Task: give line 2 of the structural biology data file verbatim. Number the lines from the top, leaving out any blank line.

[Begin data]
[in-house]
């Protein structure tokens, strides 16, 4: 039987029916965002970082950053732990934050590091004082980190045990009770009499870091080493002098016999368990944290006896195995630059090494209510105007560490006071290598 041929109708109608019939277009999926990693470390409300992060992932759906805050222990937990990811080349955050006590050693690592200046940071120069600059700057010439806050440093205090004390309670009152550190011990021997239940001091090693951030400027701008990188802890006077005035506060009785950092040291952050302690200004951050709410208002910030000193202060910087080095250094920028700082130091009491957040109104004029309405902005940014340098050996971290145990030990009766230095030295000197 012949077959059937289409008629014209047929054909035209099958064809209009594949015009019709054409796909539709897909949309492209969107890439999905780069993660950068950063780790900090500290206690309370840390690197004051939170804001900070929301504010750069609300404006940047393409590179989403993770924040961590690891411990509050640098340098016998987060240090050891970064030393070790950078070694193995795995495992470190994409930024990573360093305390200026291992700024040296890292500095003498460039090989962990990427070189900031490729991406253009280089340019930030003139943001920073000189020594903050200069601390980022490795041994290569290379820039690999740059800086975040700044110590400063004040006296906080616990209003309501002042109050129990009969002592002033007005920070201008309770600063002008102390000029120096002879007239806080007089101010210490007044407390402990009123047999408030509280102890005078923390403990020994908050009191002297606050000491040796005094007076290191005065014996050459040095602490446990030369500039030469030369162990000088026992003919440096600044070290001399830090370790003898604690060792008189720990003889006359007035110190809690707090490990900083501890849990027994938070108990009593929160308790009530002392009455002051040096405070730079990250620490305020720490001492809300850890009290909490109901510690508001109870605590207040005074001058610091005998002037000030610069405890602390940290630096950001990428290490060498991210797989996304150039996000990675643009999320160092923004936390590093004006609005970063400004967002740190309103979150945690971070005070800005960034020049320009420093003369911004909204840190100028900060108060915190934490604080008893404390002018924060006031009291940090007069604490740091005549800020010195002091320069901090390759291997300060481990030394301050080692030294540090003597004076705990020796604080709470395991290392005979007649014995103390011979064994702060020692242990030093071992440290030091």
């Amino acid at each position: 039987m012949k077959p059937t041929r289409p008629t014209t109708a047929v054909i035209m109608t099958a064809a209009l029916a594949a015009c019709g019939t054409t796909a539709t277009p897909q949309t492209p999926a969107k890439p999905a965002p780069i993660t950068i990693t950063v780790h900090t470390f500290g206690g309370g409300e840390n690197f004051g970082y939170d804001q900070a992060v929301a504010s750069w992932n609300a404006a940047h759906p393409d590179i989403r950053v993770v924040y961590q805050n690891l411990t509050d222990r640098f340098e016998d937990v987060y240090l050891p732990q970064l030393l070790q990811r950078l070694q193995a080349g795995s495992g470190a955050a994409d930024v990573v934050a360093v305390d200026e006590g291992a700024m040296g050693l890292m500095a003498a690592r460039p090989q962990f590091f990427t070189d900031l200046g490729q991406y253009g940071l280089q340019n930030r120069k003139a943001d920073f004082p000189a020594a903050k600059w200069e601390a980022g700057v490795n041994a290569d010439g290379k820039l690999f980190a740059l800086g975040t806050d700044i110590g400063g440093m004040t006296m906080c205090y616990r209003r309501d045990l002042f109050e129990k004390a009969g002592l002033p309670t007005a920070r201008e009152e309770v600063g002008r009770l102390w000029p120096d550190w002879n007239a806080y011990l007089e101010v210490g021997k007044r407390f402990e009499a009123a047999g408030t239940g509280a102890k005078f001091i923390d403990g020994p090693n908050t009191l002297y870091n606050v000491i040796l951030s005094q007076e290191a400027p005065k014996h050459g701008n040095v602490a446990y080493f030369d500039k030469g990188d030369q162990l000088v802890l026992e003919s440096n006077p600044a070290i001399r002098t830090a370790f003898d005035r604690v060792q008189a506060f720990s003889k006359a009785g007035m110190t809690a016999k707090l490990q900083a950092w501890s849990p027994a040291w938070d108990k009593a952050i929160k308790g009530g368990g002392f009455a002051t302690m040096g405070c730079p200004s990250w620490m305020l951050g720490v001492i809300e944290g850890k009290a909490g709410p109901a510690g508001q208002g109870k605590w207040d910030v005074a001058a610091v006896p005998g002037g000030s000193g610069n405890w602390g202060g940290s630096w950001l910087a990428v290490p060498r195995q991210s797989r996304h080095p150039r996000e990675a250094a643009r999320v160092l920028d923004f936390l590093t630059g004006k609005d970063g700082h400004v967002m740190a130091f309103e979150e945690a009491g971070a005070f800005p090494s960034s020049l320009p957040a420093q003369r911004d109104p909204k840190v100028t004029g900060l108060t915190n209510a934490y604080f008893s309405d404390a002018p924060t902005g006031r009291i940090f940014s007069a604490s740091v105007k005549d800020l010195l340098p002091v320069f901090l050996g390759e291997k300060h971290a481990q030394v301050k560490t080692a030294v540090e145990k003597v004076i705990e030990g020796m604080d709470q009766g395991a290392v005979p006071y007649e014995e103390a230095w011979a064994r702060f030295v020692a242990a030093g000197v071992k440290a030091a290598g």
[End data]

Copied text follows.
């Protein structure tokens, strides 16, 4: 039987029916965002970082950053732990934050590091004082980190045990009770009499870091080493002098016999368990944290006896195995630059090494209510105007560490006071290598 041929109708109608019939277009999926990693470390409300992060992932759906805050222990937990990811080349955050006590050693690592200046940071120069600059700057010439806050440093205090004390309670009152550190011990021997239940001091090693951030400027701008990188802890006077005035506060009785950092040291952050302690200004951050709410208002910030000193202060910087080095250094920028700082130091009491957040109104004029309405902005940014340098050996971290145990030990009766230095030295000197 012949077959059937289409008629014209047929054909035209099958064809209009594949015009019709054409796909539709897909949309492209969107890439999905780069993660950068950063780790900090500290206690309370840390690197004051939170804001900070929301504010750069609300404006940047393409590179989403993770924040961590690891411990509050640098340098016998987060240090050891970064030393070790950078070694193995795995495992470190994409930024990573360093305390200026291992700024040296890292500095003498460039090989962990990427070189900031490729991406253009280089340019930030003139943001920073000189020594903050200069601390980022490795041994290569290379820039690999740059800086975040700044110590400063004040006296906080616990209003309501002042109050129990009969002592002033007005920070201008309770600063002008102390000029120096002879007239806080007089101010210490007044407390402990009123047999408030509280102890005078923390403990020994908050009191002297606050000491040796005094007076290191005065014996050459040095602490446990030369500039030469030369162990000088026992003919440096600044070290001399830090370790003898604690060792008189720990003889006359007035110190809690707090490990900083501890849990027994938070108990009593929160308790009530002392009455002051040096405070730079990250620490305020720490001492809300850890009290909490109901510690508001109870605590207040005074001058610091005998002037000030610069405890602390940290630096950001990428290490060498991210797989996304150039996000990675643009999320160092923004936390590093004006609005970063400004967002740190309103979150945690971070005070800005960034020049320009420093003369911004909204840190100028900060108060915190934490604080008893404390002018924060006031009291940090007069604490740091005549800020010195002091320069901090390759291997300060481990030394301050080692030294540090003597004076705990020796604080709470395991290392005979007649014995103390011979064994702060020692242990030093071992440290030091």